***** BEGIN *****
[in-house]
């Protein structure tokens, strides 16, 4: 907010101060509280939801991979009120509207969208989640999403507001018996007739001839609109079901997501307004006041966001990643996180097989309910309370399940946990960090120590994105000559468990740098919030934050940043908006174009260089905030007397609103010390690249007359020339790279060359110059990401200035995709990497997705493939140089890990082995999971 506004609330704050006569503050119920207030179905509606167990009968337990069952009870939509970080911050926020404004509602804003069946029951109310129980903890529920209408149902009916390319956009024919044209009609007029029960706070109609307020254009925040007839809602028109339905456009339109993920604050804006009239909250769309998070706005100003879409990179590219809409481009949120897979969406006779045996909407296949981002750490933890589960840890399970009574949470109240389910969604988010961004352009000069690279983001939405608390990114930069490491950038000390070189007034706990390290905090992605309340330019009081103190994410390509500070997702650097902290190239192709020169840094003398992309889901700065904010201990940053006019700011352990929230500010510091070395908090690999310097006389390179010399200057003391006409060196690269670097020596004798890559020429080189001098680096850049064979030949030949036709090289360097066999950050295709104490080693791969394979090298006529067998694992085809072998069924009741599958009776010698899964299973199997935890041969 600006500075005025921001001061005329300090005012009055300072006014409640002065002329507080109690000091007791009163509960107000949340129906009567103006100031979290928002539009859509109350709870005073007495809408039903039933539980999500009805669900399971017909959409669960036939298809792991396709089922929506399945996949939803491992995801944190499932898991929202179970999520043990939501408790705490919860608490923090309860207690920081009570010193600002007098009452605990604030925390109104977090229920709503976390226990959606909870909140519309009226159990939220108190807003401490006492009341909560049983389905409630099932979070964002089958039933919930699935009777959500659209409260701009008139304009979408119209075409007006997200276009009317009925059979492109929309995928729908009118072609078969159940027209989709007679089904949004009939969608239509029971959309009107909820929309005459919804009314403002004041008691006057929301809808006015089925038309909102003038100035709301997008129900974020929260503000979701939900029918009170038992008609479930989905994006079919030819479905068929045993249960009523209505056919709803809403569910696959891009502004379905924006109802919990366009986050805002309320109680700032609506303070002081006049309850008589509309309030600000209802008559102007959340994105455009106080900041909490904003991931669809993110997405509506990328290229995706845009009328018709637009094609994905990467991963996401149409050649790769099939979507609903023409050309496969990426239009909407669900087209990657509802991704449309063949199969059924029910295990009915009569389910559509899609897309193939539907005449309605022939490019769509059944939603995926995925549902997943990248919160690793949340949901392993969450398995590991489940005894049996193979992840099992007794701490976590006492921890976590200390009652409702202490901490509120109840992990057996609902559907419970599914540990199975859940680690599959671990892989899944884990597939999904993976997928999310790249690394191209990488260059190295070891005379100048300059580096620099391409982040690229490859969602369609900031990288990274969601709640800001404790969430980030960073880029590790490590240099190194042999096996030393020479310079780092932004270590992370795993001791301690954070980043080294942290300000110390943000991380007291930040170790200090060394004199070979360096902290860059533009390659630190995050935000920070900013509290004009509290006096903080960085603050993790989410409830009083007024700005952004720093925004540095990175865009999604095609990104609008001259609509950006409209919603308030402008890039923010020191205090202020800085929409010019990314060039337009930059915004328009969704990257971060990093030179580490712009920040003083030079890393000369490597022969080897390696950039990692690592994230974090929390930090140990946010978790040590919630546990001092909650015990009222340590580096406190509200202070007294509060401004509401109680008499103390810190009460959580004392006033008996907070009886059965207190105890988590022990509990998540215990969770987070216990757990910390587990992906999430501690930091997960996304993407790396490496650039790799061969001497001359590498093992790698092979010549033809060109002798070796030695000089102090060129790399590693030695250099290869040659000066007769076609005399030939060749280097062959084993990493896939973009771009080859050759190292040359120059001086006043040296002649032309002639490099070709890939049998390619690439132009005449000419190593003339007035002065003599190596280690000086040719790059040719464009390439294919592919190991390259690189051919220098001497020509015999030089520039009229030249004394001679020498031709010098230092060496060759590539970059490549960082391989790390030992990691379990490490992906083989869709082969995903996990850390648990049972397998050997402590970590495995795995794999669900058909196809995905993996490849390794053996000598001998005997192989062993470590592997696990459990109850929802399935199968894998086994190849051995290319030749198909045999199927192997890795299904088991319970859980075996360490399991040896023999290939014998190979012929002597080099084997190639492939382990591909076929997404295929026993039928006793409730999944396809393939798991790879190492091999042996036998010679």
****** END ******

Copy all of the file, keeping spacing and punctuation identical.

[in-house]
């Protein structure tokens, strides 16, 4: 907010101060509280939801991979009120509207969208989640999403507001018996007739001839609109079901997501307004006041966001990643996180097989309910309370399940946990960090120590994105000559468990740098919030934050940043908006174009260089905030007397609103010390690249007359020339790279060359110059990401200035995709990497997705493939140089890990082995999971 506004609330704050006569503050119920207030179905509606167990009968337990069952009870939509970080911050926020404004509602804003069946029951109310129980903890529920209408149902009916390319956009024919044209009609007029029960706070109609307020254009925040007839809602028109339905456009339109993920604050804006009239909250769309998070706005100003879409990179590219809409481009949120897979969406006779045996909407296949981002750490933890589960840890399970009574949470109240389910969604988010961004352009000069690279983001939405608390990114930069490491950038000390070189007034706990390290905090992605309340330019009081103190994410390509500070997702650097902290190239192709020169840094003398992309889901700065904010201990940053006019700011352990929230500010510091070395908090690999310097006389390179010399200057003391006409060196690269670097020596004798890559020429080189001098680096850049064979030949030949036709090289360097066999950050295709104490080693791969394979090298006529067998694992085809072998069924009741599958009776010698899964299973199997935890041969 600006500075005025921001001061005329300090005012009055300072006014409640002065002329507080109690000091007791009163509960107000949340129906009567103006100031979290928002539009859509109350709870005073007495809408039903039933539980999500009805669900399971017909959409669960036939298809792991396709089922929506399945996949939803491992995801944190499932898991929202179970999520043990939501408790705490919860608490923090309860207690920081009570010193600002007098009452605990604030925390109104977090229920709503976390226990959606909870909140519309009226159990939220108190807003401490006492009341909560049983389905409630099932979070964002089958039933919930699935009777959500659209409260701009008139304009979408119209075409007006997200276009009317009925059979492109929309995928729908009118072609078969159940027209989709007679089904949004009939969608239509029971959309009107909820929309005459919804009314403002004041008691006057929301809808006015089925038309909102003038100035709301997008129900974020929260503000979701939900029918009170038992008609479930989905994006079919030819479905068929045993249960009523209505056919709803809403569910696959891009502004379905924006109802919990366009986050805002309320109680700032609506303070002081006049309850008589509309309030600000209802008559102007959340994105455009106080900041909490904003991931669809993110997405509506990328290229995706845009009328018709637009094609994905990467991963996401149409050649790769099939979507609903023409050309496969990426239009909407669900087209990657509802991704449309063949199969059924029910295990009915009569389910559509899609897309193939539907005449309605022939490019769509059944939603995926995925549902997943990248919160690793949340949901392993969450398995590991489940005894049996193979992840099992007794701490976590006492921890976590200390009652409702202490901490509120109840992990057996609902559907419970599914540990199975859940680690599959671990892989899944884990597939999904993976997928999310790249690394191209990488260059190295070891005379100048300059580096620099391409982040690229490859969602369609900031990288990274969601709640800001404790969430980030960073880029590790490590240099190194042999096996030393020479310079780092932004270590992370795993001791301690954070980043080294942290300000110390943000991380007291930040170790200090060394004199070979360096902290860059533009390659630190995050935000920070900013509290004009509290006096903080960085603050993790989410409830009083007024700005952004720093925004540095990175865009999604095609990104609008001259609509950006409209919603308030402008890039923010020191205090202020800085929409010019990314060039337009930059915004328009969704990257971060990093030179580490712009920040003083030079890393000369490597022969080897390696950039990692690592994230974090929390930090140990946010978790040590919630546990001092909650015990009222340590580096406190509200202070007294509060401004509401109680008499103390810190009460959580004392006033008996907070009886059965207190105890988590022990509990998540215990969770987070216990757990910390587990992906999430501690930091997960996304993407790396490496650039790799061969001497001359590498093992790698092979010549033809060109002798070796030695000089102090060129790399590693030695250099290869040659000066007769076609005399030939060749280097062959084993990493896939973009771009080859050759190292040359120059001086006043040296002649032309002639490099070709890939049998390619690439132009005449000419190593003339007035002065003599190596280690000086040719790059040719464009390439294919592919190991390259690189051919220098001497020509015999030089520039009229030249004394001679020498031709010098230092060496060759590539970059490549960082391989790390030992990691379990490490992906083989869709082969995903996990850390648990049972397998050997402590970590495995795995794999669900058909196809995905993996490849390794053996000598001998005997192989062993470590592997696990459990109850929802399935199968894998086994190849051995290319030749198909045999199927192997890795299904088991319970859980075996360490399991040896023999290939014998190979012929002597080099084997190639492939382990591909076929997404295929026993039928006793409730999944396809393939798991790879190492091999042996036998010679």